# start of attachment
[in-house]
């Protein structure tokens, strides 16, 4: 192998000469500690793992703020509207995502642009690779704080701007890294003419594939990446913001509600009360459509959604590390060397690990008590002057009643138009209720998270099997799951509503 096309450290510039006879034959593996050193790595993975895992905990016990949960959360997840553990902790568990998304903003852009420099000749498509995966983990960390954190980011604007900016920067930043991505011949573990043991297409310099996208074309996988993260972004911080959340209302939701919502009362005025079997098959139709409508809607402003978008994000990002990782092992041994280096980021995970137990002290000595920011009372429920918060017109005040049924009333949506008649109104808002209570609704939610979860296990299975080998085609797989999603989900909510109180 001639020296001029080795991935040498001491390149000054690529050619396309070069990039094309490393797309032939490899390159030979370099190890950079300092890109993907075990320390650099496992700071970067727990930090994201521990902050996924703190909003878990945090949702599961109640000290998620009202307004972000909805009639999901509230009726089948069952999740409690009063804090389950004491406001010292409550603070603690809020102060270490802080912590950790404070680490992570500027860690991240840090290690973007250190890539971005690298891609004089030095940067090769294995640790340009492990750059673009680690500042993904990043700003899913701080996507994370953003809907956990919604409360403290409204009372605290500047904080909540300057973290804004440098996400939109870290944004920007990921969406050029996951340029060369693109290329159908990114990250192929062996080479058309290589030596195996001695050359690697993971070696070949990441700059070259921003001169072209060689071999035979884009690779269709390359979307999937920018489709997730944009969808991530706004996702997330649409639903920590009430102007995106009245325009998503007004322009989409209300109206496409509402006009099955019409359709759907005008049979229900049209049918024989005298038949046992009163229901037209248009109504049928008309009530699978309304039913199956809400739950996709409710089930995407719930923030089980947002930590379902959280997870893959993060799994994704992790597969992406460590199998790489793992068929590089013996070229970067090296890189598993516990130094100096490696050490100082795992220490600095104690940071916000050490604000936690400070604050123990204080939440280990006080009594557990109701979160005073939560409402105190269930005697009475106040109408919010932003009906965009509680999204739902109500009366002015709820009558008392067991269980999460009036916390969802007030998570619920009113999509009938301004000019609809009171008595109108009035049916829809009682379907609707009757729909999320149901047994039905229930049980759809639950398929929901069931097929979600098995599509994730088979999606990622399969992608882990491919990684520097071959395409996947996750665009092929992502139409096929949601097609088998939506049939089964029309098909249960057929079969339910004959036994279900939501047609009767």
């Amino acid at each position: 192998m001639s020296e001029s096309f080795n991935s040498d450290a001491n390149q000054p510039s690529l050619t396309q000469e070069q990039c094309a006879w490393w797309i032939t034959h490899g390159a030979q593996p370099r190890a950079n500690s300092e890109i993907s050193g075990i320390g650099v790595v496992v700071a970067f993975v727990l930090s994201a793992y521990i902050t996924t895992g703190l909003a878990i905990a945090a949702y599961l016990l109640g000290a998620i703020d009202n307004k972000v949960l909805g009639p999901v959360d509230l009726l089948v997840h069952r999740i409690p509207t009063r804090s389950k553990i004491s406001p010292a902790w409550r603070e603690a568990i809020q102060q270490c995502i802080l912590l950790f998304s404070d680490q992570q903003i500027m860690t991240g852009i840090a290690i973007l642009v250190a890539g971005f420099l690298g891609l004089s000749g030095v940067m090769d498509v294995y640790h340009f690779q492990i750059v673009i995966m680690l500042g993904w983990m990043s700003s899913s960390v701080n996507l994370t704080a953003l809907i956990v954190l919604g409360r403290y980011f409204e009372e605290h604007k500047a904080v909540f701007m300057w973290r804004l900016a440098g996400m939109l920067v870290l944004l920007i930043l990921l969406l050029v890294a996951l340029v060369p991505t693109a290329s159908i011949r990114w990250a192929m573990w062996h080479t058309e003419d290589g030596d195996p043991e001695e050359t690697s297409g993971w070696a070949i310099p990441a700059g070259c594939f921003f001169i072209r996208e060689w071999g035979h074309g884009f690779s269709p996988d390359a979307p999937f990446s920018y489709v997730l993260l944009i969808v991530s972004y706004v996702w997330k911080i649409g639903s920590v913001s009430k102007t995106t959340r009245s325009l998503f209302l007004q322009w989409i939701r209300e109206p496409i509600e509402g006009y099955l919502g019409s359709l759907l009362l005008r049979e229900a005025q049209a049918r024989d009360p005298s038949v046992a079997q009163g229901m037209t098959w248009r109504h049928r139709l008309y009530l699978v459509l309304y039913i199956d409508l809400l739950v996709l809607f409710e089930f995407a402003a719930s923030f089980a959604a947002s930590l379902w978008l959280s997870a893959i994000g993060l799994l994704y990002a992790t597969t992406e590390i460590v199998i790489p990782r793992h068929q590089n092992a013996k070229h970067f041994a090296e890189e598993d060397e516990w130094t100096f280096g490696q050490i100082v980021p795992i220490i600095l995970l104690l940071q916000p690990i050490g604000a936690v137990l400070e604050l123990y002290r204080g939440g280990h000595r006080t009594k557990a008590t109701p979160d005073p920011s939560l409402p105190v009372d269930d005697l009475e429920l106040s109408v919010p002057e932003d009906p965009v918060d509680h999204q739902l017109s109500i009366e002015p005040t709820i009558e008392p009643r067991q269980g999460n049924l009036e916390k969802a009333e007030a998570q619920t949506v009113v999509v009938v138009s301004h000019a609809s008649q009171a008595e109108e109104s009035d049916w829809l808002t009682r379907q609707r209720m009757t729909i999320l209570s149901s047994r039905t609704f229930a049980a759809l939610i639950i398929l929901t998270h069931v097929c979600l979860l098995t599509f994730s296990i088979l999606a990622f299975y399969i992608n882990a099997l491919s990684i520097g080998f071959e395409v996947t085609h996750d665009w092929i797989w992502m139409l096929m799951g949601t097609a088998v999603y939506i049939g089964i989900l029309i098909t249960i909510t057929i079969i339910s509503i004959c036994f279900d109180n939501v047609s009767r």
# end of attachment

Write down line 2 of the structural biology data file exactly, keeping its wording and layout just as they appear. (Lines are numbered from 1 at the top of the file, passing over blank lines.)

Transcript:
């Protein structure tokens, strides 16, 4: 192998000469500690793992703020509207995502642009690779704080701007890294003419594939990446913001509600009360459509959604590390060397690990008590002057009643138009209720998270099997799951509503 096309450290510039006879034959593996050193790595993975895992905990016990949960959360997840553990902790568990998304903003852009420099000749498509995966983990960390954190980011604007900016920067930043991505011949573990043991297409310099996208074309996988993260972004911080959340209302939701919502009362005025079997098959139709409508809607402003978008994000990002990782092992041994280096980021995970137990002290000595920011009372429920918060017109005040049924009333949506008649109104808002209570609704939610979860296990299975080998085609797989999603989900909510109180 001639020296001029080795991935040498001491390149000054690529050619396309070069990039094309490393797309032939490899390159030979370099190890950079300092890109993907075990320390650099496992700071970067727990930090994201521990902050996924703190909003878990945090949702599961109640000290998620009202307004972000909805009639999901509230009726089948069952999740409690009063804090389950004491406001010292409550603070603690809020102060270490802080912590950790404070680490992570500027860690991240840090290690973007250190890539971005690298891609004089030095940067090769294995640790340009492990750059673009680690500042993904990043700003899913701080996507994370953003809907956990919604409360403290409204009372605290500047904080909540300057973290804004440098996400939109870290944004920007990921969406050029996951340029060369693109290329159908990114990250192929062996080479058309290589030596195996001695050359690697993971070696070949990441700059070259921003001169072209060689071999035979884009690779269709390359979307999937920018489709997730944009969808991530706004996702997330649409639903920590009430102007995106009245325009998503007004322009989409209300109206496409509402006009099955019409359709759907005008049979229900049209049918024989005298038949046992009163229901037209248009109504049928008309009530699978309304039913199956809400739950996709409710089930995407719930923030089980947002930590379902959280997870893959993060799994994704992790597969992406460590199998790489793992068929590089013996070229970067090296890189598993516990130094100096490696050490100082795992220490600095104690940071916000050490604000936690400070604050123990204080939440280990006080009594557990109701979160005073939560409402105190269930005697009475106040109408919010932003009906965009509680999204739902109500009366002015709820009558008392067991269980999460009036916390969802007030998570619920009113999509009938301004000019609809009171008595109108009035049916829809009682379907609707009757729909999320149901047994039905229930049980759809639950398929929901069931097929979600098995599509994730088979999606990622399969992608882990491919990684520097071959395409996947996750665009092929992502139409096929949601097609088998939506049939089964029309098909249960057929079969339910004959036994279900939501047609009767």